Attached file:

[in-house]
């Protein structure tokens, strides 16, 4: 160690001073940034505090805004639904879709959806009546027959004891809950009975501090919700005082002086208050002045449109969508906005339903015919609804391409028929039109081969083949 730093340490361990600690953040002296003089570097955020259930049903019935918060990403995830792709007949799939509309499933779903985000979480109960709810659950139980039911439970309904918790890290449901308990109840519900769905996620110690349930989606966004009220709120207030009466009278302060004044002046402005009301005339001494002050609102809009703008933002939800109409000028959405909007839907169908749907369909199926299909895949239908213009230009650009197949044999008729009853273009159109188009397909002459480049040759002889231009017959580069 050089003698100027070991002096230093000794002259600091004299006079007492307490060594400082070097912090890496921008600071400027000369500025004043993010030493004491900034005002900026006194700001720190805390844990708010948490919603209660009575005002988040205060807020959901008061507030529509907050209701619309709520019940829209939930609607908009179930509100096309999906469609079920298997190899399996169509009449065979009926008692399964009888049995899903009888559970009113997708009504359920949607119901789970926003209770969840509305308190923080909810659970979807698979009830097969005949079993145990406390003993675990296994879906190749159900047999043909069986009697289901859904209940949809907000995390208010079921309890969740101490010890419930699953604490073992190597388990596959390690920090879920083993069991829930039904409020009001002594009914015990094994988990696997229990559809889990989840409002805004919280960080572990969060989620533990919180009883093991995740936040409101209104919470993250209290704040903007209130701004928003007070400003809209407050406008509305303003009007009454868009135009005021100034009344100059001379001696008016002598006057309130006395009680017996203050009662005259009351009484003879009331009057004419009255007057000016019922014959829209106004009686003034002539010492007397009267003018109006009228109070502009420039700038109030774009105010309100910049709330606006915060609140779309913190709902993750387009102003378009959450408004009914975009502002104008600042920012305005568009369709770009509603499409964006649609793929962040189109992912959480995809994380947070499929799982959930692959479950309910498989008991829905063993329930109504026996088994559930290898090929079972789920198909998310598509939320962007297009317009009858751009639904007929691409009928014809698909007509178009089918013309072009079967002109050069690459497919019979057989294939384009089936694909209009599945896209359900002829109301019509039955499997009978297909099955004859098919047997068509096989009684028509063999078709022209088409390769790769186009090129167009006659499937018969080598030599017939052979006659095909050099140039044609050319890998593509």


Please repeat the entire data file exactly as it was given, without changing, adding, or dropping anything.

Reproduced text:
[in-house]
């Protein structure tokens, strides 16, 4: 160690001073940034505090805004639904879709959806009546027959004891809950009975501090919700005082002086208050002045449109969508906005339903015919609804391409028929039109081969083949 730093340490361990600690953040002296003089570097955020259930049903019935918060990403995830792709007949799939509309499933779903985000979480109960709810659950139980039911439970309904918790890290449901308990109840519900769905996620110690349930989606966004009220709120207030009466009278302060004044002046402005009301005339001494002050609102809009703008933002939800109409000028959405909007839907169908749907369909199926299909895949239908213009230009650009197949044999008729009853273009159109188009397909002459480049040759002889231009017959580069 050089003698100027070991002096230093000794002259600091004299006079007492307490060594400082070097912090890496921008600071400027000369500025004043993010030493004491900034005002900026006194700001720190805390844990708010948490919603209660009575005002988040205060807020959901008061507030529509907050209701619309709520019940829209939930609607908009179930509100096309999906469609079920298997190899399996169509009449065979009926008692399964009888049995899903009888559970009113997708009504359920949607119901789970926003209770969840509305308190923080909810659970979807698979009830097969005949079993145990406390003993675990296994879906190749159900047999043909069986009697289901859904209940949809907000995390208010079921309890969740101490010890419930699953604490073992190597388990596959390690920090879920083993069991829930039904409020009001002594009914015990094994988990696997229990559809889990989840409002805004919280960080572990969060989620533990919180009883093991995740936040409101209104919470993250209290704040903007209130701004928003007070400003809209407050406008509305303003009007009454868009135009005021100034009344100059001379001696008016002598006057309130006395009680017996203050009662005259009351009484003879009331009057004419009255007057000016019922014959829209106004009686003034002539010492007397009267003018109006009228109070502009420039700038109030774009105010309100910049709330606006915060609140779309913190709902993750387009102003378009959450408004009914975009502002104008600042920012305005568009369709770009509603499409964006649609793929962040189109992912959480995809994380947070499929799982959930692959479950309910498989008991829905063993329930109504026996088994559930290898090929079972789920198909998310598509939320962007297009317009009858751009639904007929691409009928014809698909007509178009089918013309072009079967002109050069690459497919019979057989294939384009089936694909209009599945896209359900002829109301019509039955499997009978297909099955004859098919047997068509096989009684028509063999078709022209088409390769790769186009090129167009006659499937018969080598030599017939052979006659095909050099140039044609050319890998593509």